Greenhouse gas (GHG) emissions from soils amended with digestate derived from anaerobic treatment of food waste

A - Papers appearing in refereed journals

Pezzolla, D., Bol, R., Gigliotti, G., Sawamoto, T., Lopez, A. L., Cardenas, L. M. and Chadwick, D. R. 2012. Greenhouse gas (GHG) emissions from soils amended with digestate derived from anaerobic treatment of food waste. Rapid Communications In Mass Spectrometry. 26 (20), pp. 2422-2430.

AuthorsPezzolla, D., Bol, R., Gigliotti, G., Sawamoto, T., Lopez, A. L., Cardenas, L. M. and Chadwick, D. R.
Abstract

RATIONALE The application of organic materials to agricultural lands is considered good practice to improve soil organic matter content and recycle nutrients for crop growth. The anaerobic treatment of food waste may have environmental benefits, particularly with regard to greenhouse gases (GHGs) mitigation and enhancement of carbon sequestration. METHODS This work presents the results from a field experiment to evaluate CO2, CH4 and N2O emissions from grassland amended with digestate produced by anaerobic fermentation of food waste. Experimental plots, located close to Rothamsted Research-North Wyke, were established using a randomized block design with three replicates and two treatments, added digestate (DG) and the unamended control (CNT). The digestate was applied on three occasions at an equivalent rate of 80?kg?N ha1. RESULTS The application of digestate led to an increase in CO2 emissions, especially after the 2nd application (74.1?kg CO2-C ha1?day1) compared with the CNT soil (36.4?kg CO2-C ha1?day1), whereas DG treatment did not affect the overall CH4 and N2O emissions. The total grass yield harvested on a dry matter basis was greater in the DG treated plots (0.565?kg?m2) than in the CNT plots (0.282?kg?m2), as was the 15?N content in the harvest collected from the DG plots. CONCLUSIONS The results suggest that the digestate can be applied to agricultural land as a fertilizer to grow crops. Our study was conducted in an exceptionally dry growing season, so conclusions about the effect of digestate on GHG emissions should take this into account, and further field trials conducted under more typical growing seasons are needed. Copyright (c) 2012 John Wiley & Sons, Ltd.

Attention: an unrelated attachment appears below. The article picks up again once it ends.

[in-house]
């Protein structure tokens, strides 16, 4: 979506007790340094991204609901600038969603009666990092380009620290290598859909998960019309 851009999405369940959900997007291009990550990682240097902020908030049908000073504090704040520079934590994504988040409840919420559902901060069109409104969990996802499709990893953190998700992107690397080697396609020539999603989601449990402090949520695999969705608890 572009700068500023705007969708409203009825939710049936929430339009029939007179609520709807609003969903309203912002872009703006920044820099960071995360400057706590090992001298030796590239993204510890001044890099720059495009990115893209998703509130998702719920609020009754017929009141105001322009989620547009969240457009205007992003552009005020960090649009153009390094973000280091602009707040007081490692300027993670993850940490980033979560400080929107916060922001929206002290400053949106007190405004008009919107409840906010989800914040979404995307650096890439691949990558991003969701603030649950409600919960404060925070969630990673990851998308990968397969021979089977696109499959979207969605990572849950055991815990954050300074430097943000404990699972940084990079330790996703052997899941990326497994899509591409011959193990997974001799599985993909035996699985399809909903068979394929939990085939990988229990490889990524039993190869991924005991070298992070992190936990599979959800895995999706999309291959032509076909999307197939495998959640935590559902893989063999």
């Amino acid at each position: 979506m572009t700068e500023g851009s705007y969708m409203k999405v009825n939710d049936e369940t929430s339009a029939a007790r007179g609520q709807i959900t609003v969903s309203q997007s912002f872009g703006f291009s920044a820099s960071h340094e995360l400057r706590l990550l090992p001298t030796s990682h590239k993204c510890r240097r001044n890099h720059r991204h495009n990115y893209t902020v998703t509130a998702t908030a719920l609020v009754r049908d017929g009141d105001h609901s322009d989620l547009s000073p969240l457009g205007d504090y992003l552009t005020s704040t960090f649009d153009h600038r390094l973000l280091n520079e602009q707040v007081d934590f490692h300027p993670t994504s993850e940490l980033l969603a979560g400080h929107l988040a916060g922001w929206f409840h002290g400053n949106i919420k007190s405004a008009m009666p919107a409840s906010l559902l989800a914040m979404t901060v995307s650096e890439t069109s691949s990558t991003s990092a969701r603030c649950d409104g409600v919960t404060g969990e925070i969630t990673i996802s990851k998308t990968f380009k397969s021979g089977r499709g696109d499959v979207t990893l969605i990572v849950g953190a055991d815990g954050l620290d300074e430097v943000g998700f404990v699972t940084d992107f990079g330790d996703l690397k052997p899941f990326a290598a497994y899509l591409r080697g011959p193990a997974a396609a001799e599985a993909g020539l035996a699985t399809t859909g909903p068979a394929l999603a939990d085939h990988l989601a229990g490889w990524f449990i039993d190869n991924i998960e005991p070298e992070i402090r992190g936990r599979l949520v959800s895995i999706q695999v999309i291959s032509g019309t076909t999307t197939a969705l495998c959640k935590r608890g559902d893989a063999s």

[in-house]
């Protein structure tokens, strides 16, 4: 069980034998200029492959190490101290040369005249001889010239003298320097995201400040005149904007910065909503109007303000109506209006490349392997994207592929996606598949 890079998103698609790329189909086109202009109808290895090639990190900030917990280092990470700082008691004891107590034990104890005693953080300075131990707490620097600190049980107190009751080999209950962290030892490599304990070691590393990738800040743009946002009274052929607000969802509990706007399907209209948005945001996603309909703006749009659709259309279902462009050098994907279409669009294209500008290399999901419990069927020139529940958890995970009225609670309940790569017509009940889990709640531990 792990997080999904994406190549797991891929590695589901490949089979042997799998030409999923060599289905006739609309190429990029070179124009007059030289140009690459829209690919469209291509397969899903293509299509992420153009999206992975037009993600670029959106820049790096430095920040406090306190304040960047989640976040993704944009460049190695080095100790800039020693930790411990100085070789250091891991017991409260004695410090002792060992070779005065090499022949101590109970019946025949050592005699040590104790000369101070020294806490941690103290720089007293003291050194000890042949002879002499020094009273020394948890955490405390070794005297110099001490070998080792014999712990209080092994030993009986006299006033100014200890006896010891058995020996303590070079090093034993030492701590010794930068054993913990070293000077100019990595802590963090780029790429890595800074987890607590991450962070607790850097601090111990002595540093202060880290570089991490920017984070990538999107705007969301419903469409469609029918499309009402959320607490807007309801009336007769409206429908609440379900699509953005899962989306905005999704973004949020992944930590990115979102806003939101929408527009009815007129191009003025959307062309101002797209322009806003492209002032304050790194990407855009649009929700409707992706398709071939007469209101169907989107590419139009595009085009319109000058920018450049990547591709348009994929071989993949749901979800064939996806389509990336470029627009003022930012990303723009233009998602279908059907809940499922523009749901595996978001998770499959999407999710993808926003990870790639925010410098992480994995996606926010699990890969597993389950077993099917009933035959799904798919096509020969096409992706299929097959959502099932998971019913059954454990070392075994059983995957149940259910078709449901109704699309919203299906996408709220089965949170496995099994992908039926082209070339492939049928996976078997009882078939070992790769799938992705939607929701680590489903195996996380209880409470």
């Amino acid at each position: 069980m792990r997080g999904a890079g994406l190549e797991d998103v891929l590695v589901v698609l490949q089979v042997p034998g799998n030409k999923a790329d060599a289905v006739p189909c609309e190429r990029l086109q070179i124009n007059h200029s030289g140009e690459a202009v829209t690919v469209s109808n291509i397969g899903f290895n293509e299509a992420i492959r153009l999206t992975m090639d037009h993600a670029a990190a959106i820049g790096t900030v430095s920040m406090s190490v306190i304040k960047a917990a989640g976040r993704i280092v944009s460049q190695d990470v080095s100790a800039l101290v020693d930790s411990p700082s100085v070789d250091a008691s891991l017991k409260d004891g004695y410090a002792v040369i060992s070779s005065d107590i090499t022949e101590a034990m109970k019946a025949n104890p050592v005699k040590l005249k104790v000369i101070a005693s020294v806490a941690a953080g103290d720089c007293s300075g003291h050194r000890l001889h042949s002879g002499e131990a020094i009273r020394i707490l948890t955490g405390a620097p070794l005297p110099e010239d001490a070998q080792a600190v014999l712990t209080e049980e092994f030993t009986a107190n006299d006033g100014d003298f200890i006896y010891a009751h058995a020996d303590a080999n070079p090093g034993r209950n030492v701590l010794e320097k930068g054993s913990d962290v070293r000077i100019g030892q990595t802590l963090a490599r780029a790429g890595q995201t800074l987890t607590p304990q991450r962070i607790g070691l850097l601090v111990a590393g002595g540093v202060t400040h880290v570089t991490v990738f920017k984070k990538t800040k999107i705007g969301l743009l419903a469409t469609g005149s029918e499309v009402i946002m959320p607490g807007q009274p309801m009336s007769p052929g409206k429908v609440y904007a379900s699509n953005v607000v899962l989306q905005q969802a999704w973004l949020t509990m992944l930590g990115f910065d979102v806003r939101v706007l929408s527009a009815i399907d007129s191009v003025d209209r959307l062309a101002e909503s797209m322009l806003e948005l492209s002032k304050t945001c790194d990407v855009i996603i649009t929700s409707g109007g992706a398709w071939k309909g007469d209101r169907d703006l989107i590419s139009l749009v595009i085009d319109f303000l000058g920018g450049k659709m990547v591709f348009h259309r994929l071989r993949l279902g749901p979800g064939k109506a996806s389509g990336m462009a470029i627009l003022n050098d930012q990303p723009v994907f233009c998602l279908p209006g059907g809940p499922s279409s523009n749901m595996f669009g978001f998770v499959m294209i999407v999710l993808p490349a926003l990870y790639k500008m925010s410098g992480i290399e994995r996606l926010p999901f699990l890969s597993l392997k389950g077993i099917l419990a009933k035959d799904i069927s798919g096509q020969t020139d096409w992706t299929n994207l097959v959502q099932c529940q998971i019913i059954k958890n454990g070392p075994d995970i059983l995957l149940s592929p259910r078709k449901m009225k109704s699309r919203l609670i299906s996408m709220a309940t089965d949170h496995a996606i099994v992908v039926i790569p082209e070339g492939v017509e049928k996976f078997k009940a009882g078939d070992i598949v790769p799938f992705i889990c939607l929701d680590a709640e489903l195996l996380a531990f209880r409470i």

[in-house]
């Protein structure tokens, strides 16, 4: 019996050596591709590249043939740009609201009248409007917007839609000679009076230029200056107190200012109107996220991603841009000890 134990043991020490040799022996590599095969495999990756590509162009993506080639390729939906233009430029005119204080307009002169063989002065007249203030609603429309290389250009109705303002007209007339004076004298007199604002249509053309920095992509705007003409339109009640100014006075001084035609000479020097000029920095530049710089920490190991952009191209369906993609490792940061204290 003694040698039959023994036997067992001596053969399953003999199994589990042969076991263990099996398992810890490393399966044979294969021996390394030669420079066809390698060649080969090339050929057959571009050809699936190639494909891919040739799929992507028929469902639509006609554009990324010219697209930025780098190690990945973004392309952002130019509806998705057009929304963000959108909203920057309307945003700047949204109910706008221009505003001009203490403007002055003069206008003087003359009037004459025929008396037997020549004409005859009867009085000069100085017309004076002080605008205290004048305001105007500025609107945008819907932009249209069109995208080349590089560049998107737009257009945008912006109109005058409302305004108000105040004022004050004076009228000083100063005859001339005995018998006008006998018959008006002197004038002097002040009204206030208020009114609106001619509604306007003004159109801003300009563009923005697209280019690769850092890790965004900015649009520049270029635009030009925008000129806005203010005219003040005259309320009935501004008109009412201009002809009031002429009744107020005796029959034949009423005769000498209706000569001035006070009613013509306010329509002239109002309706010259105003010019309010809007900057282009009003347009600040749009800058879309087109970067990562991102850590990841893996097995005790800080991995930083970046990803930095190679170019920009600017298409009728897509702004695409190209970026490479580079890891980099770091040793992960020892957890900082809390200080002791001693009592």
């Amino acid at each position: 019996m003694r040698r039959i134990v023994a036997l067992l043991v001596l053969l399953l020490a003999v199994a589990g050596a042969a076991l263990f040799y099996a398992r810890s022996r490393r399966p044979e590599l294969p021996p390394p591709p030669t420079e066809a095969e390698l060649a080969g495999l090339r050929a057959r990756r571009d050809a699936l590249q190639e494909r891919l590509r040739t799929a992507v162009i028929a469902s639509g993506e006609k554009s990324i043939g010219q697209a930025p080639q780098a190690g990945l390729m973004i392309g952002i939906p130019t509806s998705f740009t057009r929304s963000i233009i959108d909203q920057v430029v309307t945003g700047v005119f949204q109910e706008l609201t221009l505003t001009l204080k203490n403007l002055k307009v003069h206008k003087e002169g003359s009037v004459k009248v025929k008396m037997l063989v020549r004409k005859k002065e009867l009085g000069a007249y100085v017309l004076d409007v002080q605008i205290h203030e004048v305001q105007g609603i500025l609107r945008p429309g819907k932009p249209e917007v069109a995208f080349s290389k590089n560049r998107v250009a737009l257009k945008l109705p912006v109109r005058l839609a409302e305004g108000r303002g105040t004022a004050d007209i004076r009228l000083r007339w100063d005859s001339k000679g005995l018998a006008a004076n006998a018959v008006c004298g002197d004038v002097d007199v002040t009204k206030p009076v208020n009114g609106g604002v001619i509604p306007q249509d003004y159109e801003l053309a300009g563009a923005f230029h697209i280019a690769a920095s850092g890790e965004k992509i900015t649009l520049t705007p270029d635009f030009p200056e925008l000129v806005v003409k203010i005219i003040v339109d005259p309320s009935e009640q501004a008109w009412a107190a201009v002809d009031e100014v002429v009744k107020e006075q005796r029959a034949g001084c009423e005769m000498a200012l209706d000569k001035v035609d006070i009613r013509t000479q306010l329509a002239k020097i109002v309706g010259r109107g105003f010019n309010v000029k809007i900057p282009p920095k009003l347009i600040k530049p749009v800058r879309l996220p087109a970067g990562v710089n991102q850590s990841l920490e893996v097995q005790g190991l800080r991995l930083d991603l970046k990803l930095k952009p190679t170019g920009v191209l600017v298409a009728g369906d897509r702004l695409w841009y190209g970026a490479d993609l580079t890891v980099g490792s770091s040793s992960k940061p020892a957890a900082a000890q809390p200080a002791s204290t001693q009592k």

KeywordsBiochemical Research Methods; Chemistry, Analytical; Spectroscopy
Year of Publication2012
JournalRapid Communications In Mass Spectrometry
Journal citation26 (20), pp. 2422-2430
Digital Object Identifier (DOI)doi:10.1002/rcm.6362
PubMed ID22976209
Open accessPublished as non-open access
FunderBiotechnology and Biological Sciences Research Council
Agricultural Faculty, University of Perugia, Italy
Rothamsted Research
Funder project or codeSEF
North Wyke Research (NWR)
ISSN09514198
0951-4198
PublisherWiley

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